Particularly revealing is the search for technological solutions. Over the years the tobacco industry has introduced filters and low tar cigarettes. Whether these make much of a difference is unclear partly because little research has been carried out. Another brand experimented with palladium (just as you might find in a catalytic converter). Unfortunately, the advertising ban made it difficult for them to get the word around.
There were other problems with safer cigarettes. If the tobacco company marketed a safer cigarette as a safer cigarette that would imply that all the other cigarettes they had been selling were dangerous. That would be the sort of admission that could lead to them winding up in court. The tobacco companies were reluctant to admit this not least because, up to then, they had never actually lost a court case.
More recently we have seen the rise of vaping which is vastly safer. This has provoked a split in the anti-smoking lobby with some of them coming to the conclusion that if it comes to a choice between regulations and public health they are in favour of public health. This has not, however, prevented the introduction of a bunch of EU regulations which will make vaping more difficult.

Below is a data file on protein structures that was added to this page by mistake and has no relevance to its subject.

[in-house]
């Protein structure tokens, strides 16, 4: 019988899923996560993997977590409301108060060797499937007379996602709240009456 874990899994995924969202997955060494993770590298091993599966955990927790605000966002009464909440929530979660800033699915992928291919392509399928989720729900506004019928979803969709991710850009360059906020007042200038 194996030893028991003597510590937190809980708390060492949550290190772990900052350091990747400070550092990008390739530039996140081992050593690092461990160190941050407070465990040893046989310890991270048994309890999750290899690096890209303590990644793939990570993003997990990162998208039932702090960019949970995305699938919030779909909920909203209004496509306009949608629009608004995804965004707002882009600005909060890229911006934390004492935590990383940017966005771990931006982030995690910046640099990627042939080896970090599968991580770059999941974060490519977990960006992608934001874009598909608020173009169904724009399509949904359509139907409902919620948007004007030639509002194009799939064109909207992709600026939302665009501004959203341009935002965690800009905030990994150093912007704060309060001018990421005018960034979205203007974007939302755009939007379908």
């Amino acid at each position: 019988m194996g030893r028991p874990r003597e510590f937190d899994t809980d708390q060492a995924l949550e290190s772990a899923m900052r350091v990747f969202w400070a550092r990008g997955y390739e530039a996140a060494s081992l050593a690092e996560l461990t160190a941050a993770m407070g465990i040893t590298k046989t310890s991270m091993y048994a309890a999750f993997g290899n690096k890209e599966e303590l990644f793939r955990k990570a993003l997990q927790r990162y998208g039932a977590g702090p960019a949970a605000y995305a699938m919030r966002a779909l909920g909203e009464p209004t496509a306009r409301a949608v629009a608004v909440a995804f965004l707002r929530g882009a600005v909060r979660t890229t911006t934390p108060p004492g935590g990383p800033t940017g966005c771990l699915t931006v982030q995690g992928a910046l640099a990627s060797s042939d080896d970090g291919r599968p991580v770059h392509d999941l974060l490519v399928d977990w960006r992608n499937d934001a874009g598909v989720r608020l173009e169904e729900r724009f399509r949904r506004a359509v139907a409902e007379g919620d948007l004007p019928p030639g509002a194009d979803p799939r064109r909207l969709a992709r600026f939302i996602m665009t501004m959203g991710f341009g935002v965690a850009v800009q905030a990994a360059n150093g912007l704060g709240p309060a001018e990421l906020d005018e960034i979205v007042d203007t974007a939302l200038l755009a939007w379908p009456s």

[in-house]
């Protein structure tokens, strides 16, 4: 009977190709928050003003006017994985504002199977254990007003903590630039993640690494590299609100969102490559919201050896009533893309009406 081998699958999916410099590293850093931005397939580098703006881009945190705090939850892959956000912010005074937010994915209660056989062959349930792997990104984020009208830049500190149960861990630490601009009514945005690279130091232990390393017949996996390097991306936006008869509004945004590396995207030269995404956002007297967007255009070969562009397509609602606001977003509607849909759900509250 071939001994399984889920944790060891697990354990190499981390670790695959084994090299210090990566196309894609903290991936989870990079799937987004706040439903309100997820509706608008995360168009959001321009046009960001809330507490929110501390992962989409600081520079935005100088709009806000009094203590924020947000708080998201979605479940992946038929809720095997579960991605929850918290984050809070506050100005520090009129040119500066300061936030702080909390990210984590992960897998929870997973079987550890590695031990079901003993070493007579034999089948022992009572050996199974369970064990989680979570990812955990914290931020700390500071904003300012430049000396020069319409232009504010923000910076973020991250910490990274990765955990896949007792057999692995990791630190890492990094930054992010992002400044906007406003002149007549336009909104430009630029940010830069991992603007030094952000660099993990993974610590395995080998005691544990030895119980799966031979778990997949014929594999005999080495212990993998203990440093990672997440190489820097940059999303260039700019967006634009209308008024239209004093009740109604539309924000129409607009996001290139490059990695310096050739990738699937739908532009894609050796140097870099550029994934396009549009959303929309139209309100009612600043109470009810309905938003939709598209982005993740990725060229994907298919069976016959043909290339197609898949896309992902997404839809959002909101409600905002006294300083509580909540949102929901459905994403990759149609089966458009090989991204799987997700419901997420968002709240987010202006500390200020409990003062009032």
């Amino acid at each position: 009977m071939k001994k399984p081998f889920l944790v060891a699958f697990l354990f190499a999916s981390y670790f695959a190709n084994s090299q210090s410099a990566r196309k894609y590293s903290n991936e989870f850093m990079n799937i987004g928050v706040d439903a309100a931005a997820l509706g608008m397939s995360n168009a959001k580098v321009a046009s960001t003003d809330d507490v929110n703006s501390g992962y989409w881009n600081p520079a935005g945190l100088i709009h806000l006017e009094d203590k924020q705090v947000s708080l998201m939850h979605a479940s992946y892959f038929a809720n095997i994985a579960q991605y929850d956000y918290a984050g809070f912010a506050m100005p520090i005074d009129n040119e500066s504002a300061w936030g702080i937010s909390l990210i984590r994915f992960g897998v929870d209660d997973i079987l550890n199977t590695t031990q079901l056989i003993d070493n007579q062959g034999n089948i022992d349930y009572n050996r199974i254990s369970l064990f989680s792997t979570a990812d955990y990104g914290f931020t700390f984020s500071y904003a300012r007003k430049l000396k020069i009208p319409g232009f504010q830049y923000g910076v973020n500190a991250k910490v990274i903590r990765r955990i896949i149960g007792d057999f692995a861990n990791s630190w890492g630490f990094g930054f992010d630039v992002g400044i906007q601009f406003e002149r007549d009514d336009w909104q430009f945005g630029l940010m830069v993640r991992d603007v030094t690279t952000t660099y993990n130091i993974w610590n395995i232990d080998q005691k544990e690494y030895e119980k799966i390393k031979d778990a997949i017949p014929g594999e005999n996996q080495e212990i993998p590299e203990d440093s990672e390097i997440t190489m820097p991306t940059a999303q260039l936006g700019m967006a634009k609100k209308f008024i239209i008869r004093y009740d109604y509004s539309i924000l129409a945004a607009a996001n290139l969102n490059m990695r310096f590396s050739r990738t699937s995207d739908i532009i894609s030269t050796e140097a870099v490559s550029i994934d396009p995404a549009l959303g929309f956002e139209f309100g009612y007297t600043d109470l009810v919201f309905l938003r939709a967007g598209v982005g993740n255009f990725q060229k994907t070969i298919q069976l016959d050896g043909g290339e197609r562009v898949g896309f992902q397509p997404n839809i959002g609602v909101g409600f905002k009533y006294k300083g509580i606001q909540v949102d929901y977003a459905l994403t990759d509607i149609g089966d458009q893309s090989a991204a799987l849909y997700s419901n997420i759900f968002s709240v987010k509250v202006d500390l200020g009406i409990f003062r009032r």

But that is the exception. Generally speaking, the anti-smoking lobby has opposed these developments. They don’t want technological solutions. They want people to change their behaviour. It matters little to them whether lives are saved.
I can shed some personal light on this. A long time ago I was a green. (I know, I know, I was young and foolish.) Back then I utterly hated the idea of technological solutions to environmental problems. Quite why this was I really don’t know but to my green mind the only correct solution was for people to consume less.
Having proved that smoking was dangerous, the anti-smoking lobby then set out to prove that passive smoking was also dangerous. You can kind of see their point. If benzo[a]pyrene is dangerous then it should be so to any consumer of the smoke in which it is present. Snowdon looks at the studies in great detail but, as he shows, again and again they don’t prove anything of the sort. If anything, passive smoking is good for you. One study even suggested that children brought up in smoking families were less likely to get lung cancer.